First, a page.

The breakout sessions adopted an innovative methodology, “Collective Story Harvesting,” wherein participants were told a compelling story around the theme of the session and acted as “Wisdom Catchers” who analyze prescribed aspects of the story and share insights with the group.  In the second half of the breakout sessions, “from learning to insight to action,” participants were called to gather into small groups and, using “World Café” methodology, work together to converge the wisdom from the stories and transform them into solutions.

Afternoon Plenary

In the afternoon plenary panel discussion, “Switzerland’s opportunities and responsibilities for a sustainable world,” Barbara Kux, member of the board of directors of Firmenich, Group Engie Henkel, and Pargesa Holding, emphasized that the technology exists to dramatically reduce global CO2 levels. She put forth that, despite common perception, industry and environment are becoming increasingly compatible and that the most successful companies are those who merge the importance of shareholder values with social values, calling it the “Three P’s: People, Planet and Profit.” She stressed that to accelerate the adoption of this kind of strategy will require not only the appropriate financial and institutional frameworks, but also sincere enthusiasm from all those involved.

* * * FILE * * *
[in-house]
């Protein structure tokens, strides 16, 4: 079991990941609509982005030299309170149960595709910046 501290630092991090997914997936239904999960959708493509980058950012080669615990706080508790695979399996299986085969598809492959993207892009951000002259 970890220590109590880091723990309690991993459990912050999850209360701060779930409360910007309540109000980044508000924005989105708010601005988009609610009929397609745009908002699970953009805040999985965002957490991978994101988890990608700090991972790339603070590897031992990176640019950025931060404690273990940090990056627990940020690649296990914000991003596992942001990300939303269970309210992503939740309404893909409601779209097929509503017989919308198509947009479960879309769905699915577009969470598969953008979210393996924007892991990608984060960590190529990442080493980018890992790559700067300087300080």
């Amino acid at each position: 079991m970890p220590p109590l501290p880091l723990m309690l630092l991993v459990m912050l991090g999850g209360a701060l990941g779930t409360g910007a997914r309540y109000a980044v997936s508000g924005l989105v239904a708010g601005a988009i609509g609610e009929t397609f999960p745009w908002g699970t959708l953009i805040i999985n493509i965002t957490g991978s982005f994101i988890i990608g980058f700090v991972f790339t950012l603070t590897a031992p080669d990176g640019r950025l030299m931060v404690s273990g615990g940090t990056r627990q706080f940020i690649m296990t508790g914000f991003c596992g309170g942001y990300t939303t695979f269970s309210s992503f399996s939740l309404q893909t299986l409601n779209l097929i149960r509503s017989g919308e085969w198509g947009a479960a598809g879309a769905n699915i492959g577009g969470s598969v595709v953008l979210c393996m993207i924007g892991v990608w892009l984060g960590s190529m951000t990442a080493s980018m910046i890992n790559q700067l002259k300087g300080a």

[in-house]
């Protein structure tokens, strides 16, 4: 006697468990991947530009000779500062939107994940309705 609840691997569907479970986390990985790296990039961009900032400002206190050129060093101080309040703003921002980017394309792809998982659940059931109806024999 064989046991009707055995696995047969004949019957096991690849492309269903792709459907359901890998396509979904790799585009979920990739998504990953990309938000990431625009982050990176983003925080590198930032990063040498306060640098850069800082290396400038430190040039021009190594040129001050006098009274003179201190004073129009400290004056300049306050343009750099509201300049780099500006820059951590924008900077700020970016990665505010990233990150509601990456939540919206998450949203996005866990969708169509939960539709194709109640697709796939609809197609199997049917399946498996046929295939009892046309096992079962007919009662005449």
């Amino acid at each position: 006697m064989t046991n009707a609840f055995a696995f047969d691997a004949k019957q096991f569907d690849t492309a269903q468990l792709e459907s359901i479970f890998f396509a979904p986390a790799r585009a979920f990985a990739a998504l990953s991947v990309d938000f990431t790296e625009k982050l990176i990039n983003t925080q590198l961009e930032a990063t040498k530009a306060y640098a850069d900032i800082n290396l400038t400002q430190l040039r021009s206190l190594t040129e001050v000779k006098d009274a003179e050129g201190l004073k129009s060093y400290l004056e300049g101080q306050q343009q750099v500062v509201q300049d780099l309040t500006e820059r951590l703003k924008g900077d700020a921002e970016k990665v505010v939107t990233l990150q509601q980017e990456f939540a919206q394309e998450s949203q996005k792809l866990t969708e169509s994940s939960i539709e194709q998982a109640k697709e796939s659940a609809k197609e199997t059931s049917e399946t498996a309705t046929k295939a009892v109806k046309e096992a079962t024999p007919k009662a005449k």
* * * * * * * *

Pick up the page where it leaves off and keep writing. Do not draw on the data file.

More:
Teresa Ribera, SDSN Leadership Council member and Director of IDDRI (The Institute for Sustainable Development and International Relations), outlined the lessons she’s learned from her experience promoting sustainable development, highlighting her most important considerations. She closed her speech by reminding the audience and discussants that we must aim to repair the broken intergenerational contract with young people.